RE: Saint-Saëns sonatas - I think Audio Magazine offered the best review: "The two [Saint-Saëns] sonatas, for equal violin and piano, are witness to the real value of the composer . . . heavyweight music, so fashionable in the concert hall, is much less effective in the confines of the living room, where this graciously Romantic music easily comes into its own. I enjoyed it. [Murray and Jane Abbott-Kirk are] a good team, working extremely well together. The recording, particularly good of the piano, brings the two instruments into exactly the right balance for the music, listenable without a bit of sonic strain. These were composed in [1885 and 1896]; old Saint-Saëns kept right at it until his last year, 1921."
RE: Rubinstein sonatas - I think Audio Magazine offered the best review: "These [four Rubinstein] Sonatas are really lovely. . . How do we neglect such good things?! . . . The earlier sonatas here are heavily Mendelssohnian but of a later, more lush expression as of the 1860s. The late Sonata [No. 3, Op. 98] is far closer to Brahms, a more weighty and passionate style. . . . [the] artists do an excellent and serious interpretative job. Robert Murray's violin . . . [is] highly musical, and Daniel Graham's piano full of energy, reflecting Rubinstein's own masterful pianism."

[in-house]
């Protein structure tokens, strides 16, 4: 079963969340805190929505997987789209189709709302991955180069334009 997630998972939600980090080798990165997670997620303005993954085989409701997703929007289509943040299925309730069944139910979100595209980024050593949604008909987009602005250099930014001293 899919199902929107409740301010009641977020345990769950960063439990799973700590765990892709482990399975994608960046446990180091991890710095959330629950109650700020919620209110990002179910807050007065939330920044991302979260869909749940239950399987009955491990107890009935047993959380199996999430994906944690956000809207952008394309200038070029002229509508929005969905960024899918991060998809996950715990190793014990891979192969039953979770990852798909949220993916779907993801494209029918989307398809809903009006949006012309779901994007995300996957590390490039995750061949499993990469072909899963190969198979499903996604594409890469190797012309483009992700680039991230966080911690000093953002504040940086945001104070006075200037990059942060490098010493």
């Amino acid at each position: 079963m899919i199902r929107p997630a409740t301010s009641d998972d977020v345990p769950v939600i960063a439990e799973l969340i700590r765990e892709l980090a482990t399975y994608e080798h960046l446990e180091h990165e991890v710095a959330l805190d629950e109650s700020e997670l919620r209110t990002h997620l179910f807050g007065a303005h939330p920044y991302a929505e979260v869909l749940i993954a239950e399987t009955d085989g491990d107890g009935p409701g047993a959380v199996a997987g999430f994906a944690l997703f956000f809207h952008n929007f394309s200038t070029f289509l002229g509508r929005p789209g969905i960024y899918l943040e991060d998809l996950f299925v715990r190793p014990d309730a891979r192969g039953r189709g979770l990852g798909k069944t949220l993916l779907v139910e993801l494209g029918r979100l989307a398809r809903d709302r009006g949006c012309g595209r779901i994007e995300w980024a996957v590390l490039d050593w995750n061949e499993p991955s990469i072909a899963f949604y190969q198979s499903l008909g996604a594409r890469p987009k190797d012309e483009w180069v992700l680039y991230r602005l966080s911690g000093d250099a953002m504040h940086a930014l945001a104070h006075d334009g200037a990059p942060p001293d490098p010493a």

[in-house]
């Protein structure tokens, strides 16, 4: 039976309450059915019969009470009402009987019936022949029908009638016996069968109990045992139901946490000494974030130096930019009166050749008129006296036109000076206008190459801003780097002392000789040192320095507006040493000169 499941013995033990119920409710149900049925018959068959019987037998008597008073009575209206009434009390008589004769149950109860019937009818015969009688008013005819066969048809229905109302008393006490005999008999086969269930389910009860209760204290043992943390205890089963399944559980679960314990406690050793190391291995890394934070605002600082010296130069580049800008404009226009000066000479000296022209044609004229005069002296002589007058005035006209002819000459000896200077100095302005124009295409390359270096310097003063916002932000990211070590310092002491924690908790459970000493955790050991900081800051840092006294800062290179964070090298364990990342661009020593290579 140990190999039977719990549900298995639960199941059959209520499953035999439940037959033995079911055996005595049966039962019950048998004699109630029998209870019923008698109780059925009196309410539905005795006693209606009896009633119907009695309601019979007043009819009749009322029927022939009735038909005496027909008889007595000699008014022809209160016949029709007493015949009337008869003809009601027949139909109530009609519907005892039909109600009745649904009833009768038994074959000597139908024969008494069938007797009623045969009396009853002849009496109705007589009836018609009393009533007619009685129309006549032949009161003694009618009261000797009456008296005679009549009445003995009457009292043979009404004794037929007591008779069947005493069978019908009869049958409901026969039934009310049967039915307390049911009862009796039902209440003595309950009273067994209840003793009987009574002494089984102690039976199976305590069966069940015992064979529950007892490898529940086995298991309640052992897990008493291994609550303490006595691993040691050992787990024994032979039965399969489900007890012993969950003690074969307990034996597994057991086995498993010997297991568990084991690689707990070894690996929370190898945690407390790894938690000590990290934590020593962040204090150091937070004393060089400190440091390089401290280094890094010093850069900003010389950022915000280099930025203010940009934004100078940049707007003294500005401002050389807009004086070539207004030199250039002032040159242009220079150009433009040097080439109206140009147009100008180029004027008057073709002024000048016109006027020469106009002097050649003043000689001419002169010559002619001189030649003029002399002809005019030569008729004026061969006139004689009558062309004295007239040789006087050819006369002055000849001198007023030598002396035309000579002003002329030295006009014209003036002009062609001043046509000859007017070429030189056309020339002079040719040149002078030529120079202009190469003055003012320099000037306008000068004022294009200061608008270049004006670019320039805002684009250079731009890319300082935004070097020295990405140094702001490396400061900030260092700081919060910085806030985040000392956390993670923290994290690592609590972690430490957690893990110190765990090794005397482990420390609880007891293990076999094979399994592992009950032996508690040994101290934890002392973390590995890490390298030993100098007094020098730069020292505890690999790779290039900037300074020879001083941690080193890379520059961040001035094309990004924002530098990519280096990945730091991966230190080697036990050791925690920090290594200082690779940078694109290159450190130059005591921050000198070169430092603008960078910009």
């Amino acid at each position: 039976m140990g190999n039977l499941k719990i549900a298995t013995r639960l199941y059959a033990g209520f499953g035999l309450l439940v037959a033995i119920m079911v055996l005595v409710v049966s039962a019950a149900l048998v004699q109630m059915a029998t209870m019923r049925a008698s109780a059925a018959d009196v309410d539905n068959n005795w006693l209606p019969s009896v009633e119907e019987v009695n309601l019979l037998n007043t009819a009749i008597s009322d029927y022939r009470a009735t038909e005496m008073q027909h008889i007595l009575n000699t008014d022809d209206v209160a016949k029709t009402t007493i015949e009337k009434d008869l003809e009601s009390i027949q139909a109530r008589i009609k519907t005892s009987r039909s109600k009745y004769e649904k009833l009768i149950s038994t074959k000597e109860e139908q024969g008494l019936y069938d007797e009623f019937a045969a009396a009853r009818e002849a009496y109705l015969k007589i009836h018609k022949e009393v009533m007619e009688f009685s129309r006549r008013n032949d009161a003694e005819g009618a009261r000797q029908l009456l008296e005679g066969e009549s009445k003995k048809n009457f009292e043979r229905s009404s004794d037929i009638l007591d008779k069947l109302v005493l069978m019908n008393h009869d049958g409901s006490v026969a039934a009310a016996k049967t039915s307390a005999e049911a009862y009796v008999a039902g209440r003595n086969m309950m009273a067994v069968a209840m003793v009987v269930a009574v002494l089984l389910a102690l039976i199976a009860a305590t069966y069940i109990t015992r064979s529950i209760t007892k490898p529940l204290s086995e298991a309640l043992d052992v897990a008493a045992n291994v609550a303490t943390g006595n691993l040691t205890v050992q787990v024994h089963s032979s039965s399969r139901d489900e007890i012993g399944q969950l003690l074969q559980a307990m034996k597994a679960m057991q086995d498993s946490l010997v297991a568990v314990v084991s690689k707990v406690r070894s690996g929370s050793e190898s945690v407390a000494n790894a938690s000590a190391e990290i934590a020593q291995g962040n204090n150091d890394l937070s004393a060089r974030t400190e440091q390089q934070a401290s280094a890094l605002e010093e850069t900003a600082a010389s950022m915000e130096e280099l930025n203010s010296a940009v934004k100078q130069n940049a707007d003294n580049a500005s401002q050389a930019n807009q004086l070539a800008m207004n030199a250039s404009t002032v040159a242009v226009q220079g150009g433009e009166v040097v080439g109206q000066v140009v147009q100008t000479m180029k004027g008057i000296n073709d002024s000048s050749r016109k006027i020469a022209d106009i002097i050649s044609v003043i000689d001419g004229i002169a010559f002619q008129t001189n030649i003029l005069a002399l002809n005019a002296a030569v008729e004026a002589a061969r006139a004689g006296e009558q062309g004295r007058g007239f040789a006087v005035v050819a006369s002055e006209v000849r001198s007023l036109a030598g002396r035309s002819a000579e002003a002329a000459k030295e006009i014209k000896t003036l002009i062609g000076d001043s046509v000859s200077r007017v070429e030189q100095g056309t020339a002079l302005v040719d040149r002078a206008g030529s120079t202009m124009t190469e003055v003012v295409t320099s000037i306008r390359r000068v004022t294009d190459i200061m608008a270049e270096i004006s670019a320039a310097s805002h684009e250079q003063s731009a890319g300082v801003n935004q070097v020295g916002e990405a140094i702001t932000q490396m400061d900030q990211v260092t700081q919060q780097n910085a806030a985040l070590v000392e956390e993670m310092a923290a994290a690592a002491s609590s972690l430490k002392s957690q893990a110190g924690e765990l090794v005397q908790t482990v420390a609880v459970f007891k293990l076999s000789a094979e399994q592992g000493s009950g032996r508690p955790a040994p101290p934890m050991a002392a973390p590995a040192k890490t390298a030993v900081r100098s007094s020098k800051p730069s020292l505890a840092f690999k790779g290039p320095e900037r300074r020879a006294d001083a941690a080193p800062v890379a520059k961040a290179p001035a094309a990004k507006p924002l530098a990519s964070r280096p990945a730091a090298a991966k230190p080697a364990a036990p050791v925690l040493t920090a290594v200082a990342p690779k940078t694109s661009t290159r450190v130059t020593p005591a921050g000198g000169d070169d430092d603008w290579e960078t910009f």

RE: Saint-Saëns - Fanfare also favorably compared Robert Murray with Heifetz: "Camille Saint-Saëns was surely one of the most gifted melodists of all time. I doubt that he ever wrote an ugly or unmusical sound . . . Both [sonatas] are lovely, facile pieces of music that provide an ideal opportunity for one to refresh one's soul . . . Both works are the result of the composer's maturity, dating from his 50th and 61st years. . . . to my surprise, Heifetz plays the music [on his recording of Sonata No. 1] with a bit more reserve and at slower tempos . . . Murray's . . . greater vigor help to offset the occasional sweetness that is inherent in Saint-Saëns . . ."
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What a bargain! It is a real treat to hear the difference in sound between the two fine old Italian violins played in making the recordings, and even the program notes are excellent. On top of that, the violinist is not only a technical virtuoso, but must have a golden ear as well, since he also set up the equipment and did the recordings himself in real halls--no 'canned', artificial reverb! The Saint-Saens and Telemann Fantasies alone are worth the asking price, so the Rubinsteins are just sort of an added bonus, and very enjoyable as well. Beautiful playing, recording and packaging--what's not to like!?